This game might contain that all-powerful three-letter “Civ” moniker in its title, but make no mistake: There’s almost nothing Civ-like about this game. CC Rome lacks the depth of the Civilization series of empire-building games. In fact, it lacks the depth of even SimCity 4 and Impression’s Caesar III, which remains the finest Roman city builder you can play, although it’s eight years old (an update, Caesar IV, is due this fall).
So, aside from a shameless attempt to leverage one of the PC’s most recognized brands, what does CC Rome offer? We’d like to say it brings cutting-edge 3D graphics to the table—its setup menu would like you to believe it does, sporting such buzzwords as “bloom, real-time shadows, multipass shaders, bump mapping, and enhanced water.” It certainly runs slowly enough on a high-end PC to make you believe it’s cutting-edge. However, with a maximum resolution of 1280x1024, the game really does little to impress the eyes. (And a graphics bug appears at any resolution above 1024x768, making it nearly impossible to select anything with the cursor. A patch is forthcoming.)
It might not be beautiful, but CC Rome does sport a truly impressive level of animation. Cities feel alive with hustle and bustle, and if you zoom in on any structure, you’ll likely be surprised with what you see: children playing in the streets and gardens, gladiators fighting to the death in arenas, chariot races taking place at the circus, citizens exercising in their homes, mills grinding wheat into flour, workers harvesting crops and loading and unloading ships at the docks, merchants ferrying goods to their stores, etc.
Fortunately, CC Rome does just enough to be addictive. It’s the kind of game that could have you burning the midnight oil, often—the one element it has in common with Civilization. There’s a wide variety of buildings and upgrades that not only give your cities visual diversity, but will also have the civic planner in you scratching your head to figure out exactly the best way to keep the citizenry happy. Do you have ample goat farms to provide your city with meat? Is it time to start a goose farm to satisfy the more sophisticated palette of your (hopefully) growing upper-class populace? Do you produce enough grapes to make wine, wheat to make bread, olives to make oil, and flax to make cloth? Get the proportions right and your city will blossom, which is great fun to see. Be prepared for lots of trial-and-error discovery, though: The game’s built-in tutorial and manual do little to actually help you learn how to play.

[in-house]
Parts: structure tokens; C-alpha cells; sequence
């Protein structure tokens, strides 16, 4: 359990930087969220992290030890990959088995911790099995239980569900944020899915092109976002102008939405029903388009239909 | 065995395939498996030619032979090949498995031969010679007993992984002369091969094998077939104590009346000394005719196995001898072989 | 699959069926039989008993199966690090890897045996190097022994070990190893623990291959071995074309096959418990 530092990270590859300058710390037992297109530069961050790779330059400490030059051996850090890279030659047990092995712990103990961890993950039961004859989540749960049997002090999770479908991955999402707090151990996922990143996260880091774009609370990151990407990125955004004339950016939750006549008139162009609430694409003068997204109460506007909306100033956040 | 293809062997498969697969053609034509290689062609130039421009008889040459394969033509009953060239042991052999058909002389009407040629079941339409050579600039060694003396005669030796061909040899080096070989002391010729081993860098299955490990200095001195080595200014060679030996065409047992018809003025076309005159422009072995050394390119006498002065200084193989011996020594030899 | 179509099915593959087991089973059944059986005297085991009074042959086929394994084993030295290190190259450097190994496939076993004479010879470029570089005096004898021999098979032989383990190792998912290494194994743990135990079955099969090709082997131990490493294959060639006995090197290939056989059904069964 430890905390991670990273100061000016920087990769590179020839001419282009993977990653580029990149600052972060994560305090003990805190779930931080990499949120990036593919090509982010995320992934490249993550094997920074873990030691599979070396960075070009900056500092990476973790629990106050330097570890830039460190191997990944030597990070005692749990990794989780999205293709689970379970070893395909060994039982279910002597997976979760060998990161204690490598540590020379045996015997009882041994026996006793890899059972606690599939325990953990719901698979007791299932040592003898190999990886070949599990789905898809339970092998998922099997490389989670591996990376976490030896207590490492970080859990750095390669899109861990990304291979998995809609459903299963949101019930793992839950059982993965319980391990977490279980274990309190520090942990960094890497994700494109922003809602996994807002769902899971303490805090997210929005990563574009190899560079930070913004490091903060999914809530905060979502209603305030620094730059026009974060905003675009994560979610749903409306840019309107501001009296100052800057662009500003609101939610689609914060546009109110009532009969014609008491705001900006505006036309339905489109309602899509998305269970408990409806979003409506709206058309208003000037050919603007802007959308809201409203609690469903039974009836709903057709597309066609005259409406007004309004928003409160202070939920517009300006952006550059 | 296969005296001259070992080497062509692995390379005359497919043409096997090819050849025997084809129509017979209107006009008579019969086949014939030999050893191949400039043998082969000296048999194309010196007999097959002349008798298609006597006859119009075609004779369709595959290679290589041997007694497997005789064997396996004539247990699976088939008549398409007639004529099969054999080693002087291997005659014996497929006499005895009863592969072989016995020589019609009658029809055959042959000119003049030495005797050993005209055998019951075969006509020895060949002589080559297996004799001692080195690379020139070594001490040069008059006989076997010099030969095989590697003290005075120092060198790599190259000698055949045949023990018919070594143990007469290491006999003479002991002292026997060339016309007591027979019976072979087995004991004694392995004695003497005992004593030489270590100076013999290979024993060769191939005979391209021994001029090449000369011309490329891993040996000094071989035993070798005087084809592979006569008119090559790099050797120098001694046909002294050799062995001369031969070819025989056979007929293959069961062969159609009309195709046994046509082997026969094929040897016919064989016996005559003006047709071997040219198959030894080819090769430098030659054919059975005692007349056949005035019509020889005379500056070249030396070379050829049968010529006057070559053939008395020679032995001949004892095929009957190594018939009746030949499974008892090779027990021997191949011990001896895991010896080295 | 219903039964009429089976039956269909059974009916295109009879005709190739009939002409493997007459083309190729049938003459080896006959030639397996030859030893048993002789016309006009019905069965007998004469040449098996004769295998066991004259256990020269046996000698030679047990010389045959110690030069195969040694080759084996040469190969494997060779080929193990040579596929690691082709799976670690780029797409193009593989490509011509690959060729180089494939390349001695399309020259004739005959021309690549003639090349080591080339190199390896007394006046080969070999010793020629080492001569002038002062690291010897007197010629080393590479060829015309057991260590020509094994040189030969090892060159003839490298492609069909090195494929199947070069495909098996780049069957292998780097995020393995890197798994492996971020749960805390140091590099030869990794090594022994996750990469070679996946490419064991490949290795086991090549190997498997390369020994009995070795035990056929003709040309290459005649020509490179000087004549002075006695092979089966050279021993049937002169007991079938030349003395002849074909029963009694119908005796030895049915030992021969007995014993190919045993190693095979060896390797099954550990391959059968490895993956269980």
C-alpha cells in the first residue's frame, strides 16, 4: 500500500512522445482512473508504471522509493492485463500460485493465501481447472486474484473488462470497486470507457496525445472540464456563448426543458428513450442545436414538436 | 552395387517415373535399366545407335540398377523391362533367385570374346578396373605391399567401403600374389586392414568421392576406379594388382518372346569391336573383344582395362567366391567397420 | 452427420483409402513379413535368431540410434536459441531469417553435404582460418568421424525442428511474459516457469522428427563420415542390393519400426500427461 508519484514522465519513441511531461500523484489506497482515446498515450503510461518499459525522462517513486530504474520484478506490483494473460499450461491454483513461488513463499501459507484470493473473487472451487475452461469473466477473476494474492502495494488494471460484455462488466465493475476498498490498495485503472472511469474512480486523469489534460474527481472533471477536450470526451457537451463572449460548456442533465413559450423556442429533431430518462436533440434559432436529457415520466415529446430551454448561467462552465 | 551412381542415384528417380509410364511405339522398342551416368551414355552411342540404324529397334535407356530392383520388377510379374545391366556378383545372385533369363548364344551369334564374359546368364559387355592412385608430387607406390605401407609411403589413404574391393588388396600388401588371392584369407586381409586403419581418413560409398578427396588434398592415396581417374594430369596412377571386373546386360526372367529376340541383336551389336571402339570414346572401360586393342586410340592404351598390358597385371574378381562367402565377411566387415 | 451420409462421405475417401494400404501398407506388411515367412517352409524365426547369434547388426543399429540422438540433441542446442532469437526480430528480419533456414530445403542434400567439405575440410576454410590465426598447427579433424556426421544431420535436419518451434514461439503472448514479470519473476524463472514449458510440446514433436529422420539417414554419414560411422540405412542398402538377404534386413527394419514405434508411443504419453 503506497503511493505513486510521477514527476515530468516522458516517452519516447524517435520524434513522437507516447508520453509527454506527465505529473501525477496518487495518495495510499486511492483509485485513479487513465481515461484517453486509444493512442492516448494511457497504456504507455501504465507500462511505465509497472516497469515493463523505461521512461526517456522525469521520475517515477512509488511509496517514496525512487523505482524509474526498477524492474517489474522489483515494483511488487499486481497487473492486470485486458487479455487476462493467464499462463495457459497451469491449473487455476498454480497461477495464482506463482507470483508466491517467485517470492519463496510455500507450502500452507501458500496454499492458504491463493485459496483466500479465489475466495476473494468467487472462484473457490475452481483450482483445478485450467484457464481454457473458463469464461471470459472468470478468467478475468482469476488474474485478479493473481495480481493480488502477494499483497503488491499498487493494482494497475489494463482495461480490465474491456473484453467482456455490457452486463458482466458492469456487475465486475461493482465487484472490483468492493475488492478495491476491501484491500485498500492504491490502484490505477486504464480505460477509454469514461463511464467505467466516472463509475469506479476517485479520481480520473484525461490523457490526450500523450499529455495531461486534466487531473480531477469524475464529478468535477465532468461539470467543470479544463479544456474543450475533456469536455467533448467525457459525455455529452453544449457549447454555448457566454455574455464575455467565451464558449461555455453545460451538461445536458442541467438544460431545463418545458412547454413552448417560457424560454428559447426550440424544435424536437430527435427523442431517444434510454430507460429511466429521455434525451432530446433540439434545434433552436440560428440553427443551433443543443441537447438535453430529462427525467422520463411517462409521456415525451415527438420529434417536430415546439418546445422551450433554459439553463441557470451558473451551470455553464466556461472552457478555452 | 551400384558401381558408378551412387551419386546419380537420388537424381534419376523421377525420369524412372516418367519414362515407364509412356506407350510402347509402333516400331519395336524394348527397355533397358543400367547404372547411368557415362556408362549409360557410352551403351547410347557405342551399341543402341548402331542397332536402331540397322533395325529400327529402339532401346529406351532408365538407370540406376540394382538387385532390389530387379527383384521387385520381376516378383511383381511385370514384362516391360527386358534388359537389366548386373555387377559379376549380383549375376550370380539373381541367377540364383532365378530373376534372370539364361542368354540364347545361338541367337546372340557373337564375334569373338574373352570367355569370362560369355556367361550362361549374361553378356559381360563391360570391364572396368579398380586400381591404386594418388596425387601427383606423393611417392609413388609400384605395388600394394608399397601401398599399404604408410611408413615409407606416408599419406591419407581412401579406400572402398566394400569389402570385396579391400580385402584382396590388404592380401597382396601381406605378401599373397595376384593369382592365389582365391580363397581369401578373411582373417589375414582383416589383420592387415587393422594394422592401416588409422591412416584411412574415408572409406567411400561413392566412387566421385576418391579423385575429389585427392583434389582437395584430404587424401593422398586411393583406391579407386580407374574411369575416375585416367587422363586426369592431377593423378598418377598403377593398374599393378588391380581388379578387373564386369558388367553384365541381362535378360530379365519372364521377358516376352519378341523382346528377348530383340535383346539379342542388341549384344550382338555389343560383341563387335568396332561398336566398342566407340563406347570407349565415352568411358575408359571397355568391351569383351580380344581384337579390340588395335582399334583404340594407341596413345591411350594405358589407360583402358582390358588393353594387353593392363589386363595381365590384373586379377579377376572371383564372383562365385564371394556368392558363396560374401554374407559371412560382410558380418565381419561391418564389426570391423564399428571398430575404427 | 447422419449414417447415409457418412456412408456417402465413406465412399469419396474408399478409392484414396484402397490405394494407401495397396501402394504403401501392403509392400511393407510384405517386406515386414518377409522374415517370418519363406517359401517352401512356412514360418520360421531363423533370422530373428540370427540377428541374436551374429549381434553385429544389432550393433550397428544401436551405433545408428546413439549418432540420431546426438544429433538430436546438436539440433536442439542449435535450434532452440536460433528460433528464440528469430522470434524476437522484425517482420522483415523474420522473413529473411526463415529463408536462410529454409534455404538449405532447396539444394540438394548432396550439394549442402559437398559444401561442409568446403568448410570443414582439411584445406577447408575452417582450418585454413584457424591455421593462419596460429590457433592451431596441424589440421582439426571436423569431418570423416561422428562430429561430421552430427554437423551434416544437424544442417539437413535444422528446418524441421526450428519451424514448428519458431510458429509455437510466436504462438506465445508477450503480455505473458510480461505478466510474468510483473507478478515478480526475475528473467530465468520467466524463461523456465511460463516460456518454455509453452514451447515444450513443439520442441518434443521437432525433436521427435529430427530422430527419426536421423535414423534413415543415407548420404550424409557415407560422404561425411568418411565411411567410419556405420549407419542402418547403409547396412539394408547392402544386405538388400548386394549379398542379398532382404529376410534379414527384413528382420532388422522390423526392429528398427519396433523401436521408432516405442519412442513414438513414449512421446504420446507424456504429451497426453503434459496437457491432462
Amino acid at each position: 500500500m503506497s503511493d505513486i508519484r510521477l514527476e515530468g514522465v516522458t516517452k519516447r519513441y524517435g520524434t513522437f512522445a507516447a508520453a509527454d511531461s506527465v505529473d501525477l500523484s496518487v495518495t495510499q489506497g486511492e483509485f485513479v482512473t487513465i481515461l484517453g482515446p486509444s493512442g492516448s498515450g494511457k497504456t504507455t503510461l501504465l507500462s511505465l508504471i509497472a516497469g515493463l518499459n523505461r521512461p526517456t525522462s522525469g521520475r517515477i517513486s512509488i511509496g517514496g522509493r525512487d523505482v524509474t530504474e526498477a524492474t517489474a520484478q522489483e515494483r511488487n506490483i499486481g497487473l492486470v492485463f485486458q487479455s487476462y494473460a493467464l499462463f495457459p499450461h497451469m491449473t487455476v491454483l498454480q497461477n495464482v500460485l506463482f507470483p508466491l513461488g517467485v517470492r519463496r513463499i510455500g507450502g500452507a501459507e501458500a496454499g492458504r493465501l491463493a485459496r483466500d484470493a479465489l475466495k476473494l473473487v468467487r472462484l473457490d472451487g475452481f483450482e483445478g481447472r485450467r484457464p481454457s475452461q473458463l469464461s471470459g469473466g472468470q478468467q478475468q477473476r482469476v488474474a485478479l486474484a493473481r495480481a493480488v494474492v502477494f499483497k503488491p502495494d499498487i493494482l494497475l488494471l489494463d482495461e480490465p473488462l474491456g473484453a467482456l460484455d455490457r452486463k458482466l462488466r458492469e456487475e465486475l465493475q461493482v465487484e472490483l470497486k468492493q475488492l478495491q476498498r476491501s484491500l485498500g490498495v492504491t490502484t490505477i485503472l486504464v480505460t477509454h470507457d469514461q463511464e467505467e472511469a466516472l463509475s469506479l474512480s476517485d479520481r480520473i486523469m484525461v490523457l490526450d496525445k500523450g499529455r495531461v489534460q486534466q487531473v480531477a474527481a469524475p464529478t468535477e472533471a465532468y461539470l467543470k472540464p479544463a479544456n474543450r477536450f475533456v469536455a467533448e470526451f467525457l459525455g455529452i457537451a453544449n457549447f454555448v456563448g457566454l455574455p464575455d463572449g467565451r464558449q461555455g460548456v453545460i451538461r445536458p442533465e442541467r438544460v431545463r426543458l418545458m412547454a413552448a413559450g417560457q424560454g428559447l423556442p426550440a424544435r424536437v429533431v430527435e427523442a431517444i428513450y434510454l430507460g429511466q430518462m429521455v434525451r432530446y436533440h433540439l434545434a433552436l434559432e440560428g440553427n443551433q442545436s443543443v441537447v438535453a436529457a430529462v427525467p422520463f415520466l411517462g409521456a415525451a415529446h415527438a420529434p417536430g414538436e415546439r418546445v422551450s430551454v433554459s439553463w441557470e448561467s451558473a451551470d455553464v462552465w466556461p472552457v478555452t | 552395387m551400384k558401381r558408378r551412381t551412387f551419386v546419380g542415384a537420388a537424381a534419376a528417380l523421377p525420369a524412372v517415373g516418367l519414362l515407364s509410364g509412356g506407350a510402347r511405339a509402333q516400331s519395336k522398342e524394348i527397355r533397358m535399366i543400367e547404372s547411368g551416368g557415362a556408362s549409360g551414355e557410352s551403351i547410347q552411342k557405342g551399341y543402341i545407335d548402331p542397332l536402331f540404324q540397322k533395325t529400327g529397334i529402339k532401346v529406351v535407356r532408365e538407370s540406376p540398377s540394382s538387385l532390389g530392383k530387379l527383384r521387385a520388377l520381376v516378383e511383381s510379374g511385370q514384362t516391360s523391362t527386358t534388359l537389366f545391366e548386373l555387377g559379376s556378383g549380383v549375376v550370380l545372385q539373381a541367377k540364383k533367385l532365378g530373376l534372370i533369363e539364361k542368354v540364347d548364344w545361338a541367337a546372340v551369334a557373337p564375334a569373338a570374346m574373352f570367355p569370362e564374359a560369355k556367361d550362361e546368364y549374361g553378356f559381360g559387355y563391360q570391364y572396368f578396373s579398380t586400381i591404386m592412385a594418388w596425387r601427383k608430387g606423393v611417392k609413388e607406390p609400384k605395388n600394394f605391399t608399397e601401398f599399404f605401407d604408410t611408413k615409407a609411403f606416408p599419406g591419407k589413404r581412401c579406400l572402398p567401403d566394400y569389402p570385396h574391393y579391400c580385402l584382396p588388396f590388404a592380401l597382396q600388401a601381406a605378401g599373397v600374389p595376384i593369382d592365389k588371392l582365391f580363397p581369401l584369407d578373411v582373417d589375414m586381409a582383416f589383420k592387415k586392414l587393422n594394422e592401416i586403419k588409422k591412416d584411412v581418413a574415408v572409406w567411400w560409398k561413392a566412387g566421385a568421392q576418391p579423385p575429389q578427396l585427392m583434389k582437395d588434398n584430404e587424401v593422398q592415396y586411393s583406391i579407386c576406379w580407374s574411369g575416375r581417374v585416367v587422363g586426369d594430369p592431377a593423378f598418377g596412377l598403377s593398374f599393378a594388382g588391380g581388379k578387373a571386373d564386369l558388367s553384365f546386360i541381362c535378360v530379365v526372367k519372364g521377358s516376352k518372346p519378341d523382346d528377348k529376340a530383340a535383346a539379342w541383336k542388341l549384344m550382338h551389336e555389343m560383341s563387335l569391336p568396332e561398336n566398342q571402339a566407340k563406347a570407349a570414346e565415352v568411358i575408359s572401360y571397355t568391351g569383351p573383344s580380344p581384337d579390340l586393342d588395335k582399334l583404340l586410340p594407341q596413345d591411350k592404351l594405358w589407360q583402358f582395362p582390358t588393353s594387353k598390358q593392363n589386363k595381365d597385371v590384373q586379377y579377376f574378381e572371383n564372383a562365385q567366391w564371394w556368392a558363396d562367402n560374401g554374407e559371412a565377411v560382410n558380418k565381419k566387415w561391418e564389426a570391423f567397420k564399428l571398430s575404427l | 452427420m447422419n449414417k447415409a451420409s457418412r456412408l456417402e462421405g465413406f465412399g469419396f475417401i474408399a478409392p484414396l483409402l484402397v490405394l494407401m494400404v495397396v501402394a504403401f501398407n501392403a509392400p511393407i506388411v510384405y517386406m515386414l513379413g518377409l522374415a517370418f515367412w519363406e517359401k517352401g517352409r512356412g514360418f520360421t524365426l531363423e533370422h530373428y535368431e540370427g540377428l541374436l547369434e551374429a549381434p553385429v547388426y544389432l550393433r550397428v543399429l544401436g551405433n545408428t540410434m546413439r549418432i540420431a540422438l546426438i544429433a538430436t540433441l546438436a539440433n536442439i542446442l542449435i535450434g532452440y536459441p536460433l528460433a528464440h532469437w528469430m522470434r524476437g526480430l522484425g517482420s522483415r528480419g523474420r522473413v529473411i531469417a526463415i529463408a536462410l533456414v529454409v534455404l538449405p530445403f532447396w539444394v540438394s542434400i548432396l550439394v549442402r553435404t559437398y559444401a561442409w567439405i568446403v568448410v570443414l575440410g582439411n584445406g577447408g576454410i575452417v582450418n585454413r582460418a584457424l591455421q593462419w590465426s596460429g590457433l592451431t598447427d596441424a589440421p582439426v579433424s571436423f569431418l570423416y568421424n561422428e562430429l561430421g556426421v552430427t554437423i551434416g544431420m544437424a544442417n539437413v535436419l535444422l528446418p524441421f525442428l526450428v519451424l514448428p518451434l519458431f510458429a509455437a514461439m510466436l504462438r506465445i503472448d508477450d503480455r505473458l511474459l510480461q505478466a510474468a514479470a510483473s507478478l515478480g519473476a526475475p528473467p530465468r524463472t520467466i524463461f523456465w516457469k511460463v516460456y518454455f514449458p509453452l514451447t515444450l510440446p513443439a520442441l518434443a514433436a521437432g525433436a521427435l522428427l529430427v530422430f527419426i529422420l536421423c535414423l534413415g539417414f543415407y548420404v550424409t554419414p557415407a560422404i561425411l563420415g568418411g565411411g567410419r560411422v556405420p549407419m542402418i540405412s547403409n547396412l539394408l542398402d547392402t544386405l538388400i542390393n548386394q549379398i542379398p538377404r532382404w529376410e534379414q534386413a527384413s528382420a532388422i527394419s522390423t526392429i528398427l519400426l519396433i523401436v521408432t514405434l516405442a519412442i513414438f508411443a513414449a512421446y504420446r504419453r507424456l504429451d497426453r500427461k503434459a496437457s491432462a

The single-player campaign is a mixed bag. It lets you choose between missions with either military or peaceful goals, which is a good thing. The military missions are ludicrously dumbed-down. Other than forming armies and telling them where to go on the map, you have very little control over their actions. And the AI has some issues—your armies will stand by and watch an enemy ransack your city unless you actually tell it to attack the enemy. Thankfully, the peaceful missions make up for the military deficiency with a variety of options and an alluring sandbox feel.
We would have liked to see a bit more depth to the game, such as the ability to set taxation levels ourselves (instead they’re automatically tied to city growth), and perhaps set prices on the costs of goods both in city commerce and in trades with neighboring cities. And built-in city advisors, similar to the ones in Civilization IV, would be welcome as well.
As it stands, CC Rome manages to be fun despite its limitations, but it just doesn’t bring enough innovation to the table to recommend it highly.
Month Reviewed: November 2006 + TOGA PARTY: Tons of animation, nice diversity of buildings to place and upgrade, interesting campaign. - TUPPERWARE PARTY: Not much to look at, overly simplistic, bugs, and AI issues. Verdict: 6 URL:www.2kgames.com/civcityrome/civcity.html